Northern Moldova is mostly Orthodox Christian. The church does not encourage people to read the Bible; instead, it is thought that it’s enough for the priest to have a Bible. If someone still wants a Bible, it would be very expensive to buy one. Bus4Life’s vision is to sell Bibles at the lowest possible price, so that everyone can afford to buy one.
OM’s Ion Manoli plays an active part in the Bus4Life ministry in Moldova. He calls the bus ‘a big blessing for Moldova’. “I would like to have it here, year-round”, he says. “It opens a door for people to come to us. They see the bus, and they wonder what it is. Then they come and see it, and they go home with a Bible in one hand.”
After a week-long visit to Moldova, Bus4Life continued its journey to Ukraine. First time visitor to the country Teemu Laitinen, Bus4Life’s new driver, was a bit surprised by the road conditions. “Please pray for strength and wisdom as I’m driving in these potholes. I don’t want to break the bus,” he texted his home office.
Bus4Life began its one month visit to Ukraine by visiting four villages in the outskirts of Odessa. Working with two local pastors, this was the first outreach of its kind in the area. Because the concept of using a bright coloured bus for evangelism was utterly new to the pastors, they were a bit sceptical at first, fearing the outreach would only increase people’s negative attitudes toward believers.
The outreach team was joined by an eye doctor, who performed about 50 vision tests during the week. Glasses were given to individuals who needed them and the team cleaned and painted two children’s playgrounds. According to OM Ukraine’s outreach coordinator, these practical acts of kindness were the biggest witness in the villages. “Christians outside of the Orthodox church are often met with great scepticism, and considered a sect. The fact that we helped the community in a practical way was a great witness, and helped change attitudes. The two local pastors were overwhelmed by people’s positive reaction.”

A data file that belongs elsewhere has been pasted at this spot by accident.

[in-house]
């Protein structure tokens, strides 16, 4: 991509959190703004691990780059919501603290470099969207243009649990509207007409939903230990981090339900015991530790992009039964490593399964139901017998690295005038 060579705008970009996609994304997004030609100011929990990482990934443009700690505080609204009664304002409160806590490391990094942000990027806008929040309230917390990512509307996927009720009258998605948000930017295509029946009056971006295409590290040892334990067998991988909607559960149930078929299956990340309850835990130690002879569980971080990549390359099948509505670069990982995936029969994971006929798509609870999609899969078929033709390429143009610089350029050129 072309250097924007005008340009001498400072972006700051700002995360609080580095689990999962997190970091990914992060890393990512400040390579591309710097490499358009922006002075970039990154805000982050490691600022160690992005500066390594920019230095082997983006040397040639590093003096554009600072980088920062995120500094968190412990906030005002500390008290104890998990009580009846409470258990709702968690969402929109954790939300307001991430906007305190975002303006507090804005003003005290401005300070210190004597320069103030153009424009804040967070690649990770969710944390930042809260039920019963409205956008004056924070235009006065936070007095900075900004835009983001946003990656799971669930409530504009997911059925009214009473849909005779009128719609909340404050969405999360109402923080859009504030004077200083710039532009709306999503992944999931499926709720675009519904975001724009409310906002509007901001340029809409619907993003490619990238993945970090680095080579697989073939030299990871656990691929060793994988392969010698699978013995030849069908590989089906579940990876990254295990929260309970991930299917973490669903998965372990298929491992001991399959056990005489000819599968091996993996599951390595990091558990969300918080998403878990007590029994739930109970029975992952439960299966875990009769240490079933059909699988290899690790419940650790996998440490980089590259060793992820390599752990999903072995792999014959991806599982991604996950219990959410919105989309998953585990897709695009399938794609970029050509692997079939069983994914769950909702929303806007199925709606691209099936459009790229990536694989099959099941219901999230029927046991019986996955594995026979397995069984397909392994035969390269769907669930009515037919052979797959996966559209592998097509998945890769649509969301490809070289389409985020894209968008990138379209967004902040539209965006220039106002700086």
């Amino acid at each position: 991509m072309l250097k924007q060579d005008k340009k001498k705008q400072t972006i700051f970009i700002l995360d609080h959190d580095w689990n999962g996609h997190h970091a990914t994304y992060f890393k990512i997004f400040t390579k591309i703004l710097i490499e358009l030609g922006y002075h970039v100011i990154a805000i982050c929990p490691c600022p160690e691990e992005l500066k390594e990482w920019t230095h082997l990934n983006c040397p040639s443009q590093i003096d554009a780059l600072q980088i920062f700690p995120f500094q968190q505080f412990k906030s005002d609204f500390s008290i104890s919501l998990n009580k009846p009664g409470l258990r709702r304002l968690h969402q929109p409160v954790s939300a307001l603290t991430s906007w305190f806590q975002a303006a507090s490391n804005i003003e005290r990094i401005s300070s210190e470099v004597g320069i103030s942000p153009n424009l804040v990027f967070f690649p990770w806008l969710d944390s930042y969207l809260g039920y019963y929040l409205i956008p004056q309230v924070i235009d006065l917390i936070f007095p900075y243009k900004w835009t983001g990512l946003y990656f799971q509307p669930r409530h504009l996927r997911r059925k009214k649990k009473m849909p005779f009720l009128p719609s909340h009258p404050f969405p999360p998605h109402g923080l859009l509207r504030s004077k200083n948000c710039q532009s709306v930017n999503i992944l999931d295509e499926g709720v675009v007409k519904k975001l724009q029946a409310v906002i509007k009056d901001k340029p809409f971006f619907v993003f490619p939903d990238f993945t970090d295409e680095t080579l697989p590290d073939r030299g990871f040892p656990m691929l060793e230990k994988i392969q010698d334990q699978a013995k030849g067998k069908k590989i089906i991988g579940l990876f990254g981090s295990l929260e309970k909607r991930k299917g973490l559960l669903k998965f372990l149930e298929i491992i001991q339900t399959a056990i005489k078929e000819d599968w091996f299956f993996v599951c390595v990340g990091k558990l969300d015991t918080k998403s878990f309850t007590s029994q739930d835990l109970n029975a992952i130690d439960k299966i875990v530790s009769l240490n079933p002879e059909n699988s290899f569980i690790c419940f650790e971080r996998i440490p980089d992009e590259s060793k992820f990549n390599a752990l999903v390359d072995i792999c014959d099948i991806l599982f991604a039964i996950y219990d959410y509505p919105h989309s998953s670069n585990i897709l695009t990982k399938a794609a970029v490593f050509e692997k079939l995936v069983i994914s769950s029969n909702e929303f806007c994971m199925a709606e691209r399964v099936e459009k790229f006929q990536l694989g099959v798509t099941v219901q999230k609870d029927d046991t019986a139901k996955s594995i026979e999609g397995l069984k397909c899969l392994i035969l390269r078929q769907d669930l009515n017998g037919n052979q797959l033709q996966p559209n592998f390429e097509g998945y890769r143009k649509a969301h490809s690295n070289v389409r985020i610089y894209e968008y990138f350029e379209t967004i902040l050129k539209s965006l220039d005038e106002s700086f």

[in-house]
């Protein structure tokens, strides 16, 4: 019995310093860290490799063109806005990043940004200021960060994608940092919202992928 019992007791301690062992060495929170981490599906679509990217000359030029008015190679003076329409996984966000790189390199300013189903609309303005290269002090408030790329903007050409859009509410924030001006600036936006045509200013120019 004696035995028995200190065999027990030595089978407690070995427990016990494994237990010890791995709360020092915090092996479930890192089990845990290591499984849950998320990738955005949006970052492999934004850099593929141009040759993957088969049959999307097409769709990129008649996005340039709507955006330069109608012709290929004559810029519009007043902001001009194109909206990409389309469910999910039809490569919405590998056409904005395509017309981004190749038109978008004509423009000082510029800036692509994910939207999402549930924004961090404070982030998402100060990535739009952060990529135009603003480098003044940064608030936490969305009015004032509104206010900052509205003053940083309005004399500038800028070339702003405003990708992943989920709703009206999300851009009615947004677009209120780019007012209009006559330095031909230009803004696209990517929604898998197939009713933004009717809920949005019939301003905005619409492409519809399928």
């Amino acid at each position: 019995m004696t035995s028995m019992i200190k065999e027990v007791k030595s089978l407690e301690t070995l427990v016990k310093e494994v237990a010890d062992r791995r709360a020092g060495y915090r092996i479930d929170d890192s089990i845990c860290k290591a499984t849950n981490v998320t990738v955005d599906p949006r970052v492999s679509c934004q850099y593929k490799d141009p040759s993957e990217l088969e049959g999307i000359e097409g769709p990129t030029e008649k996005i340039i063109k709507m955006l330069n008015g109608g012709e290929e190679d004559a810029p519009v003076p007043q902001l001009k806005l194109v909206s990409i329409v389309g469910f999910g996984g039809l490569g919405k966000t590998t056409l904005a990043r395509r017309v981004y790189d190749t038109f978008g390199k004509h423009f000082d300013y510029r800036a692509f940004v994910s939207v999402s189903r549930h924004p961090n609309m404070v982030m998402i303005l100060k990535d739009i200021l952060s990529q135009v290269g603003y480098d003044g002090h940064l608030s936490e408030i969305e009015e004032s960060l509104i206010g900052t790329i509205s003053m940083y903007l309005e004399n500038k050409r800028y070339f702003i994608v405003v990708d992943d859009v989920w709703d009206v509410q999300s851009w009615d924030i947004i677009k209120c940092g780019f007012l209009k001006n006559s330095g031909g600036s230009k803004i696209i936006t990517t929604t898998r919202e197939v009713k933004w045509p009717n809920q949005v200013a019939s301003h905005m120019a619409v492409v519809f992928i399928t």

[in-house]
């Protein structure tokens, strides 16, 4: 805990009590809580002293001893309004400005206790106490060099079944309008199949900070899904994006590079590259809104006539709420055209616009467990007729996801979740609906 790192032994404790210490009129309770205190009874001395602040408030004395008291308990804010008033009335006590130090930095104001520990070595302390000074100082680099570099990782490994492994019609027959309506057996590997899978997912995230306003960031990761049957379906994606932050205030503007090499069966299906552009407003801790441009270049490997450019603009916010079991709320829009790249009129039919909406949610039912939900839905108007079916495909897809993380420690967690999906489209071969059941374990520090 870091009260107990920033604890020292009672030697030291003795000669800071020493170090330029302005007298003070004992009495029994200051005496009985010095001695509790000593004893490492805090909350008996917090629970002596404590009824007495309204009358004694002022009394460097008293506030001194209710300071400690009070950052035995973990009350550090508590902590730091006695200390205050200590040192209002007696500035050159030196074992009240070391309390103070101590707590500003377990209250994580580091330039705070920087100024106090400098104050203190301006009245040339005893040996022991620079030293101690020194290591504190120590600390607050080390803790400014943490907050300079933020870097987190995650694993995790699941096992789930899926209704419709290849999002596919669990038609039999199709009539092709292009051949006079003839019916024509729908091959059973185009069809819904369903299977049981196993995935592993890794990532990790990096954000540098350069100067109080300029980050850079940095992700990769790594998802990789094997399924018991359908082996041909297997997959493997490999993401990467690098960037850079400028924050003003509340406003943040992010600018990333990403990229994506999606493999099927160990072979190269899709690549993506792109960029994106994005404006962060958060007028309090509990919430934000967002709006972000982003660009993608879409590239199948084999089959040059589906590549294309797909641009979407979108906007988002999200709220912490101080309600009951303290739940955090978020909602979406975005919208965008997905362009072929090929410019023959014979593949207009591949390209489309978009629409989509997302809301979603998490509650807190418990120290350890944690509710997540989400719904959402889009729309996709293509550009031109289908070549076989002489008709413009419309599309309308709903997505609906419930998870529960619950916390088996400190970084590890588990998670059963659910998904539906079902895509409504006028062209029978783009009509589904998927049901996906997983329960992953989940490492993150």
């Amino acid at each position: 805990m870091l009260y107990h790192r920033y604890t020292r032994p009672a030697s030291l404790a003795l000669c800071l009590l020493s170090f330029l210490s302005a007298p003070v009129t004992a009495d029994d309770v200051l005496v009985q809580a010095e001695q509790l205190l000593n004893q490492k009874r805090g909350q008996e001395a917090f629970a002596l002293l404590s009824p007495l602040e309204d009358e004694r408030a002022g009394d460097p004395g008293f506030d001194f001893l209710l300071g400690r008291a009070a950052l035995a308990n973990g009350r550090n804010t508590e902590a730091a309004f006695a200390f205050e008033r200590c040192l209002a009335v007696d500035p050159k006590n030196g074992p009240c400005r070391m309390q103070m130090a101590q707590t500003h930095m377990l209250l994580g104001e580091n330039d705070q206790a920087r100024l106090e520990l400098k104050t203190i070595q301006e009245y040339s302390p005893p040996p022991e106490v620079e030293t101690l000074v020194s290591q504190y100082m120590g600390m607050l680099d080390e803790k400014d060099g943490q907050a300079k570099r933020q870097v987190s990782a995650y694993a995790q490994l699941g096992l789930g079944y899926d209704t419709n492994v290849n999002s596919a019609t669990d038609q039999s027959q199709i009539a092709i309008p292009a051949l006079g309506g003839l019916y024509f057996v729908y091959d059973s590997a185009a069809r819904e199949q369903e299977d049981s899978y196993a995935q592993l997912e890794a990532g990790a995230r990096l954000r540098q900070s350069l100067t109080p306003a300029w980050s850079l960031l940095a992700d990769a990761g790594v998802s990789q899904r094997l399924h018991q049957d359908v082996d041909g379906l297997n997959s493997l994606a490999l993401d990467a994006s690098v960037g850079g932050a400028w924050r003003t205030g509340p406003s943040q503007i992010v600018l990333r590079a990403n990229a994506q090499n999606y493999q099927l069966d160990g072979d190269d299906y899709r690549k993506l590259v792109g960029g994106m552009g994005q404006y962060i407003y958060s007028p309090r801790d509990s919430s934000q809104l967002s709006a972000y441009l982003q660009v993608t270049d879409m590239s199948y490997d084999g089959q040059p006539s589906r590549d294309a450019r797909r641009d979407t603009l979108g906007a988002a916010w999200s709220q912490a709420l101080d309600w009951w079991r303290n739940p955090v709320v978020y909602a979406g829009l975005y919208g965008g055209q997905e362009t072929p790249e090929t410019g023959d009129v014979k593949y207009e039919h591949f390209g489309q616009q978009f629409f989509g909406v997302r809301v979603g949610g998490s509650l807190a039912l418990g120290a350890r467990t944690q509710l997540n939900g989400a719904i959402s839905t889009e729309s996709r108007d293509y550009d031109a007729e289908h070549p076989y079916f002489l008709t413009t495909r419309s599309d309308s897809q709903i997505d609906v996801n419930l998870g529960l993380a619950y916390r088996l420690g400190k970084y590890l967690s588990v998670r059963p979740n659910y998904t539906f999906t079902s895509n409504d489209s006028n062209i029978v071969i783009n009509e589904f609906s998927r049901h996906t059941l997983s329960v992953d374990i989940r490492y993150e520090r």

OM has just recently started working with the two pastors and their churches. One of the churches has about 15 members, all seniors. The other congregation consists mostly of orphanage graduates. About 40 people go to this church, many of them young adults. Generally, in the past pastors in Ukraine have received little training for their ministry. OM offers training for village pastors, as well as practical help to grow their ministries.
Bus4Life’s visit was part of a larger framework of ministry in the Odessa region. The benefit of the bus is that it will not go unnoticed. “We did school visits in this area during the Christmas season, and they served their purpose well. However, no one outside of the school ever knew that we were there. It is impossible to miss the bus. It just needs to show up, and people will come.”
The week ended with a big children’s event that took place at the OM base. All children attending summer camps were invited to participate, and everyone was encouraged to bring their family, friends and neighbours. About 60 children came to the event with their parents. At the end of the day, it was time to take a group photo in front of the bus – only the bus was nowhere to be found! Due to some miscommunication, Bus4Life was already onto its next mission, happily parked in front of another church. But no harm was done, and the event was a success, despite the missing bus.
Known as OM’s ‘ship on wheels’, Bus4Life is a mobile ministry centre that seeks to support local, long-term OM ministries in their efforts to see vibrant communities of Jesus-followers in Central and Eastern Europe. Bus4Life is looking for new individuals and fields to partner with financially. Please pray for the ministry, asking for safety and guidance as the bus travels in Hungary, Ukraine, Moldova and Romania this year.